The Prince

One should never permit a disorder to persist in order to avoid a war, for war is not avoided thereby, but merely deferred to one's own disadvantage. (Chapter 3)

He who causes another to become powerful ruins himself, for he brings such a power into being either by design or by force, and both of these elements are suspect to the one whom he has made powerful. (ch. 3)

In republics there is greater vigor, greater hatred, greater desire for revenge, and the memory of earlier freedom cannot and will not let them rest. (ch. 4)

It must be realized that there is nothing more difficult to plan, more uncertain of success, or more dangerous to manage than the establishment of a new order of government. (ch. 6)

. . . all armed prophets have succeeded and all unarmed ones have failed; for . . . people are by nature changeable. It is easy to persuade them about some particular matter, but it is hard to hold them to that persuasion. Hence it is necessary to provide that when they no longer believe, they can be forced to believe. (ch. 6)

. . . a wise Prince cannot and should not keep his pledge when it is against his interest to do so and when his reasons for making the pledge are no longer operative. If all men were good, this would be a bad precept, but since they are evil and would not keep a pledge to you, then you need not keep yours to them. (ch. 18).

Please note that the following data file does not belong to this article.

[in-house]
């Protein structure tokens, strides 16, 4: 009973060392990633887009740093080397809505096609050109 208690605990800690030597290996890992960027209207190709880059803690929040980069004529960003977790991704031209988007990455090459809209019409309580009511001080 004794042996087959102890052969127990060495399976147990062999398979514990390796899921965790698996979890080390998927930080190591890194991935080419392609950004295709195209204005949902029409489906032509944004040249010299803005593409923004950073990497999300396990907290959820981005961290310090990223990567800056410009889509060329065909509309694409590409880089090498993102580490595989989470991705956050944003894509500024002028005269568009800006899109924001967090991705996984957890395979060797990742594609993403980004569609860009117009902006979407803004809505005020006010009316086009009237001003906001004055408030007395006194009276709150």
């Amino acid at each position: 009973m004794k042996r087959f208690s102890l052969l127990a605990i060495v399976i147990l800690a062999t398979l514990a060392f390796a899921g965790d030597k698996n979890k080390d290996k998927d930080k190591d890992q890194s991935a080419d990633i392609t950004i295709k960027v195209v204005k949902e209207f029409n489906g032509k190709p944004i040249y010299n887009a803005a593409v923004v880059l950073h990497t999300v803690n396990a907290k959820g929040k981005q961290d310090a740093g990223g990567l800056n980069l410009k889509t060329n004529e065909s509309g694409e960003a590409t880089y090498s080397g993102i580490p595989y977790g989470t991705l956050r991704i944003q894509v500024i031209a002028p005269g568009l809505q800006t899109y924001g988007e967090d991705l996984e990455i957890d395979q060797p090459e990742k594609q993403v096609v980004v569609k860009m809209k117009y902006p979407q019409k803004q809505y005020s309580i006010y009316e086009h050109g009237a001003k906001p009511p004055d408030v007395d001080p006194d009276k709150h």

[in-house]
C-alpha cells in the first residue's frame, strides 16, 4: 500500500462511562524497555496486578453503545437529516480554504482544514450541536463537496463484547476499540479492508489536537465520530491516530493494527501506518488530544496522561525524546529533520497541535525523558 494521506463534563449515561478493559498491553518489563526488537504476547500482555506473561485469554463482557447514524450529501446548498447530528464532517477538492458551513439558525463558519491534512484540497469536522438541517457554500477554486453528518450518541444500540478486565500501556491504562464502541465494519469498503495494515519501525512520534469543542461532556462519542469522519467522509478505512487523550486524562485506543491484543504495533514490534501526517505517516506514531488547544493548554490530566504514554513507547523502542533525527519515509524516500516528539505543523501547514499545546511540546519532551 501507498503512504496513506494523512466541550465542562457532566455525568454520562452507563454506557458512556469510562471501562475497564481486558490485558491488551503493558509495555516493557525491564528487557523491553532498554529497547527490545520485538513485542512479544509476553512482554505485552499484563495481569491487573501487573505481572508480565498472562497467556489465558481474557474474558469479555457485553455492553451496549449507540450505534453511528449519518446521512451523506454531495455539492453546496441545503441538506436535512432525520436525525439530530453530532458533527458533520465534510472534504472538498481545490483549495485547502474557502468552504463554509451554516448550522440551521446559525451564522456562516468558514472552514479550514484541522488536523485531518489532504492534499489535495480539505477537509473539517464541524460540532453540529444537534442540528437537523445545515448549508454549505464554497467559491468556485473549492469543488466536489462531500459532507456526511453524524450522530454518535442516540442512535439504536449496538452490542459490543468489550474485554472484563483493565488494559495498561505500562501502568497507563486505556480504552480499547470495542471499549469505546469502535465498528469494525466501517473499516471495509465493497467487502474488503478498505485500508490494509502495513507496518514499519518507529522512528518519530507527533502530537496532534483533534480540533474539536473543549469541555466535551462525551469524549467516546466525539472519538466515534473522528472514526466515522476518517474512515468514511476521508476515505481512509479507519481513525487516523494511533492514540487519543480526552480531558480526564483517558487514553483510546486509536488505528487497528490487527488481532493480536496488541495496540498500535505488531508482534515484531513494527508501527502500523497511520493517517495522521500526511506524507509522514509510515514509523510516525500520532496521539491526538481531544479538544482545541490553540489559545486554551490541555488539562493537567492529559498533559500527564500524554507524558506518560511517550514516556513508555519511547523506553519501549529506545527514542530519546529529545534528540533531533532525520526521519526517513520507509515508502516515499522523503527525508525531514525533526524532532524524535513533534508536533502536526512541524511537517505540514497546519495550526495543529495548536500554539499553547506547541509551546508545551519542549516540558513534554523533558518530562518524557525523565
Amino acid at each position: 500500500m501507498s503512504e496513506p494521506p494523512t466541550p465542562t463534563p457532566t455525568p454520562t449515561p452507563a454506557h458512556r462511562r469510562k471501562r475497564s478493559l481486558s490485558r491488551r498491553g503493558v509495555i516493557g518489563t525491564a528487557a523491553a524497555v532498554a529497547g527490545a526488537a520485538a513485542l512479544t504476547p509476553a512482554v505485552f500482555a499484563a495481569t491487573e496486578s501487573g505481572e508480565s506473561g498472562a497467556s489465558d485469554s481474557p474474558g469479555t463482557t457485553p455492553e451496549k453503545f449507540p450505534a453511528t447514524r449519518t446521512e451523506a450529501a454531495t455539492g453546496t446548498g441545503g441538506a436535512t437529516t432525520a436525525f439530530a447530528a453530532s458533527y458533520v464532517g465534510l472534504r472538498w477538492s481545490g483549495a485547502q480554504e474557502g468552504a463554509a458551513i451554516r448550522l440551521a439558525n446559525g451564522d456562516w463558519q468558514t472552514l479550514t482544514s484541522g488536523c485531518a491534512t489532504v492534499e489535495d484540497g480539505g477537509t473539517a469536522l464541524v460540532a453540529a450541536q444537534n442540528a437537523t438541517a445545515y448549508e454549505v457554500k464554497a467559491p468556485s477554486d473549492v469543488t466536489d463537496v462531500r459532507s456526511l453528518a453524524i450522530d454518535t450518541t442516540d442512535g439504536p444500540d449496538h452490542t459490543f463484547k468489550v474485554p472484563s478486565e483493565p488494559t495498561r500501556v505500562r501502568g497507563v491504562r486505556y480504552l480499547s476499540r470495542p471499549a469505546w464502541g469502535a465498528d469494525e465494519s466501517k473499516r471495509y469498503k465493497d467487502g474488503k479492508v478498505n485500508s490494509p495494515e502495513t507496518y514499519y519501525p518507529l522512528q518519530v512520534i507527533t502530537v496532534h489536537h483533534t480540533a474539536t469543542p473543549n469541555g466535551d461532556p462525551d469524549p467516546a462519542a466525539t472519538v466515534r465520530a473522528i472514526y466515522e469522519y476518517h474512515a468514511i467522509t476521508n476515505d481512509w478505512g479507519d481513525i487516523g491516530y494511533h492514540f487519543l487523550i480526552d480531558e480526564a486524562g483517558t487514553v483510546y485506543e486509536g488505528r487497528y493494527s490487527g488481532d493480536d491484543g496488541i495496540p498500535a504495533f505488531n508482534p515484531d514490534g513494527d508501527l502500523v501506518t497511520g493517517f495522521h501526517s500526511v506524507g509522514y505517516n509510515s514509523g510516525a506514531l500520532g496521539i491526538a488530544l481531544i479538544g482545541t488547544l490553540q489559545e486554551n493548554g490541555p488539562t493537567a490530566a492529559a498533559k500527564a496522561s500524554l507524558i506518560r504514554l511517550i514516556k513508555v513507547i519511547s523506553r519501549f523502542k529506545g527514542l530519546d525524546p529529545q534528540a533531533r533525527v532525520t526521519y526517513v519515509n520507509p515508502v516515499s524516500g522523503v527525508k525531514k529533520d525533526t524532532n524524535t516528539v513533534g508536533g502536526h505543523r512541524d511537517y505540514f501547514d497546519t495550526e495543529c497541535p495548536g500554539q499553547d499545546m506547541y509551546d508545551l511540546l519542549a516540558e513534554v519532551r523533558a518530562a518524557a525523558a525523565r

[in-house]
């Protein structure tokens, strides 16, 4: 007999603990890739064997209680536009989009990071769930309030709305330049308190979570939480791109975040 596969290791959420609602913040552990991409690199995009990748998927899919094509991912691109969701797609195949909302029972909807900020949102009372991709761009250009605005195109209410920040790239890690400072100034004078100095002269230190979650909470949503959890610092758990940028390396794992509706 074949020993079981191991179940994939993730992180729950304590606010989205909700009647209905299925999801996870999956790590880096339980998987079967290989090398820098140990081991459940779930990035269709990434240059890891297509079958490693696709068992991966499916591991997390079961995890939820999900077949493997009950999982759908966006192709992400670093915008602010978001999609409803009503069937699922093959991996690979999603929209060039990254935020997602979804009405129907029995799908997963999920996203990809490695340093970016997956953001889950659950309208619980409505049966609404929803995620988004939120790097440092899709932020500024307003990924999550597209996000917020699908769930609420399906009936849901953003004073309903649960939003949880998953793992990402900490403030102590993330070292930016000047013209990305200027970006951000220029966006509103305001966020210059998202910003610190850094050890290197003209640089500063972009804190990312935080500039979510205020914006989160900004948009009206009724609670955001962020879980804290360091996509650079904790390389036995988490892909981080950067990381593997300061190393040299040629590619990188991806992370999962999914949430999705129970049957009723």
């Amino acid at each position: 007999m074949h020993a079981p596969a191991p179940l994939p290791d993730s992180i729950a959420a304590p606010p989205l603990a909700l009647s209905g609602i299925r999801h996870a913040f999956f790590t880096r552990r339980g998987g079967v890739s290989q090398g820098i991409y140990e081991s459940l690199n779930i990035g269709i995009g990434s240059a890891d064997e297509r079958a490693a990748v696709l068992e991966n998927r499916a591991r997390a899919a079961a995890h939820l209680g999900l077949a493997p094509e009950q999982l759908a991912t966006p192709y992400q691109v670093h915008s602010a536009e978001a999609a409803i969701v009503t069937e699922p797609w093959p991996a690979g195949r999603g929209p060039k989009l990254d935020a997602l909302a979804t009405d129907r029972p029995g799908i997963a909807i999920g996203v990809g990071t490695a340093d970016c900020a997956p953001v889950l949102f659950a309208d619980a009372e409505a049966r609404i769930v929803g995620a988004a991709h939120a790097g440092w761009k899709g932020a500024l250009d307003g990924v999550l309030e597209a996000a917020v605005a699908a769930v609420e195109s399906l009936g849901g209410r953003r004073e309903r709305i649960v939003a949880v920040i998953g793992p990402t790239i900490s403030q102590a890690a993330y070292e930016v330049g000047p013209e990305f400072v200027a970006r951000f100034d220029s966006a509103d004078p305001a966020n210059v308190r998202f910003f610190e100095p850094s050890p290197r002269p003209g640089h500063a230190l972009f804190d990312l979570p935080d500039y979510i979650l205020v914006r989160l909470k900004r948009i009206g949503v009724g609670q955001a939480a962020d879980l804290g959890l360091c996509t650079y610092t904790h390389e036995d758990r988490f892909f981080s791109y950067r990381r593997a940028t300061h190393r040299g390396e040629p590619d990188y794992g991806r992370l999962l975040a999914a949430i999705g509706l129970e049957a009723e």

It would be well for (the Prince) to seem and, actually, to be merciful, faithful, humane, frank, and religious. But he should preserve a disposition which will make a reversal of conduct possible in case the need arises. (ch. 18)

(The Prince) must stick to the good as long as he can, but, being compelled by necessity, he must be ready to take the way of evil. (ch. 18)

The mob is always impressed by appearances and by results; and the world is composed of the mob. (ch. 18)

(The Prince) will engender contempt if he is fickle, frivolous, effeminate, cowardly, and irresolute . . . . The Prince must worry about hidden conspiracies, against which he will find security by avoiding hatred and contempt and by keeping the people satisfied. (ch. 19)

. . . In order to embark upon greater enterprises, always in the name of religion, (Ferdinand of Aragon) resorted to pious cruelty . . . . Thus he has always planned and executed great things which have filled his subjects with wonder and admiration and have kept them preoccupied. (ch. 21)

God is unwilling to do everything Himself, lest He deprive us of our free will and of that portion of glory that belongs to us. (ch. 26)



May 26, 2009 3:08 PM

John Paul Adams, CSUN

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